If you escape for a leisurely weekend of fishing at New Hampshire lakes this summer, you might be able to call yourself a “citizen scientist” if you donate your catch to science. Dartmouth College researchers are collecting fish specimens in order to study per- and poly-fluoroalkyl substances (PFAS) in six lakes in southern New Hampshire.
PFAS consist of group of over 8,000 chemicals and are known as “forever chemicals” because they rarely react with other chemicals, and are unable to break down naturally. Consequently, they remain in an ecosystem, such as a lake, and continue to move through the food web, which consist of the entirety of an ecosystem’s food chains.
Dartmouth researchers are collaborating with the New Hampshire Department of Environmental Services for the study, which is funded in part by the US Geological Survey. Researchers hope to determine how PFAS in lake water and sediment move through the food web into animals higher up in the food chain, such as fish. Scientists will look to see if biomagnification (when a contaminant becomes concentrated at higher levels of the food chain) is a concern for PFAS as it is with mercury.
Because bioaccumulation (the buildup of a contaminant in a single organism over its lifetime) varies in different organisms, regulatory agencies want to know which species have high concentrations of PFAS in order to issue fish consumption advisories. In particular, this study will look at yellow perch, smallmouth and largemouth bass, golden shiners, pumpkinseed, and blue gill sunfish, as well as other fish species.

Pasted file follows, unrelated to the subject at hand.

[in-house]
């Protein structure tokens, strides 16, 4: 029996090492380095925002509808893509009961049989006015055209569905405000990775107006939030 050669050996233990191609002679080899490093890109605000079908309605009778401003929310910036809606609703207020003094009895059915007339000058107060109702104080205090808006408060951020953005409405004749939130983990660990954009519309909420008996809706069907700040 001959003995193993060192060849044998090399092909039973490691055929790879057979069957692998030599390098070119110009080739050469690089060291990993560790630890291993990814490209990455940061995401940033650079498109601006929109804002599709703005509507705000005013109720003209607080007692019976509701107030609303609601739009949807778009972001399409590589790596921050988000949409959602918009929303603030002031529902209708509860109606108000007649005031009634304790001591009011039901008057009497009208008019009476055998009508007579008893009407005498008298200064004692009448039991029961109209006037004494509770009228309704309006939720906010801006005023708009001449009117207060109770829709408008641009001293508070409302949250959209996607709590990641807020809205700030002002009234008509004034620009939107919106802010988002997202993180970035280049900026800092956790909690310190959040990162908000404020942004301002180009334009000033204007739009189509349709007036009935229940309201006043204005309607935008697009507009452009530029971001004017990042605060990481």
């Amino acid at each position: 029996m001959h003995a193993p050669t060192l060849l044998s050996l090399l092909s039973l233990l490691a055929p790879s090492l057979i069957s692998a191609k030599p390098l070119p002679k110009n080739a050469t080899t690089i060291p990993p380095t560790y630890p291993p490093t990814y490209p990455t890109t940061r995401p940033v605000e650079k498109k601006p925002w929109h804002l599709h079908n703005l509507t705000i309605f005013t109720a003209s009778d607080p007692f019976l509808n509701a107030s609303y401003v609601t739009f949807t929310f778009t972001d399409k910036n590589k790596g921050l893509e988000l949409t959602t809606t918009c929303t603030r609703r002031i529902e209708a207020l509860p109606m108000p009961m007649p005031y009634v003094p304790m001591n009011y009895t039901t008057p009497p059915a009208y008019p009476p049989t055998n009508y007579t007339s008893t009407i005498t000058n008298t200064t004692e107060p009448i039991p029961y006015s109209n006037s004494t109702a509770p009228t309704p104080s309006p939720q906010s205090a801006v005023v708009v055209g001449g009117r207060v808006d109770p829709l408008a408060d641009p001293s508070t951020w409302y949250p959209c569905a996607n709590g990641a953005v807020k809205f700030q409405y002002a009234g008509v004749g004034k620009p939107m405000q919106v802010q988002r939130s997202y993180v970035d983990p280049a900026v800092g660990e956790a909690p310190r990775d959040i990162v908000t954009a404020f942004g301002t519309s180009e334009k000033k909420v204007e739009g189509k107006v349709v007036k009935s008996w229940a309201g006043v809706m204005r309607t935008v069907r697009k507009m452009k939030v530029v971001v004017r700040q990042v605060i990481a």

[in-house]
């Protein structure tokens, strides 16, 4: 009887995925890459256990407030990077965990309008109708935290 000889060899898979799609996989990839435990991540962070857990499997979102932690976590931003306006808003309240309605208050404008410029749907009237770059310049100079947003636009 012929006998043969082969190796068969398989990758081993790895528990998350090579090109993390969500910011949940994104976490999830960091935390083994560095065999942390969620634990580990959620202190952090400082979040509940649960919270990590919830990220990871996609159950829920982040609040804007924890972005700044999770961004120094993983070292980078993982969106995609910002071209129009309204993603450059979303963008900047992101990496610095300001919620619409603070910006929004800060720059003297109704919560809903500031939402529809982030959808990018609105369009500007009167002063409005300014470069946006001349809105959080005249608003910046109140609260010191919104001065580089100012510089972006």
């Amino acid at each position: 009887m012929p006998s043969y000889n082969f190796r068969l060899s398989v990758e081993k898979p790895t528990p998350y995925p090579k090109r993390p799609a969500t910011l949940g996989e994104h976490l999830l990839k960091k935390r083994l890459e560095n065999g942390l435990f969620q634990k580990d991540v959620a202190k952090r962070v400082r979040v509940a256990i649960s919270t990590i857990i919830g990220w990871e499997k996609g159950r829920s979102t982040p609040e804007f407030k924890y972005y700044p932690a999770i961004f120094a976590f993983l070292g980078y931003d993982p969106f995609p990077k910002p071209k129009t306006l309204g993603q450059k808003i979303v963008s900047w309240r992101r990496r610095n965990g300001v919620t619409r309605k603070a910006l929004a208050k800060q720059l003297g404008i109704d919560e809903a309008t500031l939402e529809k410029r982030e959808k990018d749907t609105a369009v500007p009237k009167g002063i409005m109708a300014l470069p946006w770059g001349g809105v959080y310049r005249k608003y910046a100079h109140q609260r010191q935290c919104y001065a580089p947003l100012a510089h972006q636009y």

The Department of Environmental Services has issued fish consumption advisories due to elevated PFAS levels in five of the six lakes in the study, including Beaver Lake, Canobie Lake, Cobbetts Pond, Horseshoe Pond and Robinson Pond. Arlington Mill Reservoir will also be included in the study, but it has not been previously flagged for elevated PFAS levels in fish. A prior study looked at 14 lakes in heavily populated areas of south central New Hampshire and collected samples of fish tissue, lake water and lake sediment. Yet, despite fish consumption limits, the department does not consider the PFAS concentrations to be high enough to present a risk to swimmers in these lakes.
Efforts to regulate PFAS as a group have been criticized because some PFAS have been studied for toxicity, while others have not. Consequently, some people believe that PFAS regulations should apply to individual chemicals rather than the group as a whole. Research from this study may be used to understand potential health risks associated with PFAS, and to develop federal and state regulatory standards.